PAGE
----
March 30th is Doctors Appreciation Day.
Our team enjoyed the opportunity to show appreciation for our amazing doctors!
Dr. Stanlee Lu is our Hematologist/ Medical Oncologist and Dr. Craig Peterson is our Naturopathic Oncology Physician.
They work hard to provide such great compassionate care for our patients, they deserve some appreciation back from their team.
We also celebrated Dr. Lu’s Birthday. He loves Reese’s candy and got a suprise at his desk in the morning.
The American Indian Cancer Foundation and Exact Sciences sponsored this “Blue Beads” campaign for colorectal cancer screening awareness.
Salish Cancer Center and PTHA collaborated on a colorectal cancer screening event on March 28th, to encourage PTHA patients to get their screenings done!
We are so glad many patients made the decision to take care of their health and get screened for colorectal cancer.
It’s important to stay up-to-date with your cancer screenings because early detection saves lives.
March is Colon, Kidney, Anal, and Multiple Myeloma Cancer Awareness month.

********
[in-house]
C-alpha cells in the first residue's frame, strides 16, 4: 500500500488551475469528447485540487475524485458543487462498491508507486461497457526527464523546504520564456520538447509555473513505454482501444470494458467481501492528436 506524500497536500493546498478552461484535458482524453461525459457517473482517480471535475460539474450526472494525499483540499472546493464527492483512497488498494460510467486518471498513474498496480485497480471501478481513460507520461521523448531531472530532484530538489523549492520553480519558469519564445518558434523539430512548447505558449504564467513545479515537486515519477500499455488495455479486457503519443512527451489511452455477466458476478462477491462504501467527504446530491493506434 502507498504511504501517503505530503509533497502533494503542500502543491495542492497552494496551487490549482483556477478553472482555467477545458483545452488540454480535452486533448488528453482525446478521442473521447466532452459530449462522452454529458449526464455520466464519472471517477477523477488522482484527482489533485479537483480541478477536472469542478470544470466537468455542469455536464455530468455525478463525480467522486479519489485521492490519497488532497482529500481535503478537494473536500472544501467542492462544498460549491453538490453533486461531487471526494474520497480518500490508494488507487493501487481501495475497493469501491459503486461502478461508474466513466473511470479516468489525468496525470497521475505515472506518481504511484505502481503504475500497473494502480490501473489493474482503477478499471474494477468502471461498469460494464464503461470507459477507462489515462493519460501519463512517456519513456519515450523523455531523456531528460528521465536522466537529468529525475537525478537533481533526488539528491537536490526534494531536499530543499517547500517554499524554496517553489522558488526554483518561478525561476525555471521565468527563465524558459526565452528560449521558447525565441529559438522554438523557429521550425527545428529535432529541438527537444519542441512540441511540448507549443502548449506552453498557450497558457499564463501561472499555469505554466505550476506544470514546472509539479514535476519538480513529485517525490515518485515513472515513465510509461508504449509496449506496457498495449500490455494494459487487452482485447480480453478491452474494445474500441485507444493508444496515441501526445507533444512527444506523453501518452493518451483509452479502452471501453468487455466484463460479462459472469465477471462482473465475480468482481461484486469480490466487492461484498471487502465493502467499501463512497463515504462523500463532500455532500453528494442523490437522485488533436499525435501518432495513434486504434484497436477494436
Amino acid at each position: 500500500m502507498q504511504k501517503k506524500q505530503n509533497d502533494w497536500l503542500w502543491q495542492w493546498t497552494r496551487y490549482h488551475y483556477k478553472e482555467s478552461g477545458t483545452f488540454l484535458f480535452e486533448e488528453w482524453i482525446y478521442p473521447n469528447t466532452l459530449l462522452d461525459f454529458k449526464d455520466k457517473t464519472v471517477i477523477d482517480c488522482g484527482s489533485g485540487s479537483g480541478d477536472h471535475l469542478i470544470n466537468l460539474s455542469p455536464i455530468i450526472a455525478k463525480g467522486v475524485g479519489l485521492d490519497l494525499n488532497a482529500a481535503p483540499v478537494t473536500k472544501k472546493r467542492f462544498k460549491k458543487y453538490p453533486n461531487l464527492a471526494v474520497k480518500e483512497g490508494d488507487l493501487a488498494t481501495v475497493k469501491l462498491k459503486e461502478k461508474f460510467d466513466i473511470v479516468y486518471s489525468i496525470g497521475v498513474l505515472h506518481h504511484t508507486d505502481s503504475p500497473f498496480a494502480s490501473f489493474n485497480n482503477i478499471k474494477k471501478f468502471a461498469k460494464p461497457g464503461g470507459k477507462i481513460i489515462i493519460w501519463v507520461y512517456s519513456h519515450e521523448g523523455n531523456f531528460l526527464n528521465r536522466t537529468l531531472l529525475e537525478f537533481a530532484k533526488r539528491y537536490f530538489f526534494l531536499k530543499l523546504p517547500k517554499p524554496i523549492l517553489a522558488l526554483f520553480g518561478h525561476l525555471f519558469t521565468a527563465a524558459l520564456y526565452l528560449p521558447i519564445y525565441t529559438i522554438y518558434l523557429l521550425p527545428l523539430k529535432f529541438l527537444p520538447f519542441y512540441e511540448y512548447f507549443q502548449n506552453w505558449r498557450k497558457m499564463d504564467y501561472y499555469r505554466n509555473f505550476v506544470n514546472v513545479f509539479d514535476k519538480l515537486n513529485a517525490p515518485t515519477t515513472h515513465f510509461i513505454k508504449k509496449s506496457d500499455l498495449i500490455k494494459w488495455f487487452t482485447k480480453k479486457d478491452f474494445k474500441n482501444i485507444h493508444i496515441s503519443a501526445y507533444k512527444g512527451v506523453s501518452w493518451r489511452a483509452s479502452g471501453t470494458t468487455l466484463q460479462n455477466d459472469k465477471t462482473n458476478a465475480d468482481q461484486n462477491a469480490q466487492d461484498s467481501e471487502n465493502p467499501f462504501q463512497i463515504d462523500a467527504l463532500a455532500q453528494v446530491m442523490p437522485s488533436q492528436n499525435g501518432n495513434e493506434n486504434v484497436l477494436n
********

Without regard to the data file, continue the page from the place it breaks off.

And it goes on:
Our experienced providers treat all cancer types!
Thank you to our patients for allowing us to care for you. Your fight is our fight!
Colorectal cancer is the second most common cancer among Native people and the second leading cause of cancer death. There are usually no symptoms until it’s too late; regular screenings can detect polyps in the colon early before they turn into cancer.
The current screening recommendation age for average-risk persons is 45 years old.
The recommendation for higher-risk persons is younger than 45 years old.
High-risk screening indications:
Kidney cancer is also called renal cancer. It is one of the ten most common cancers in adults.
People at higher risk for kidney cancer are recommended to have regular CT, MRI, and Ultrasounds to look for kidney tumors.
Anal cancer is a type of cancer that starts in the anus.
Anal cancer is not common in the US, people at higher-risk are recommended to have regular anal cytology testing (anal pap test), or anoscopy.
Multiple myeloma is a cancer of plasma cells.
Screening is done through regular blood work.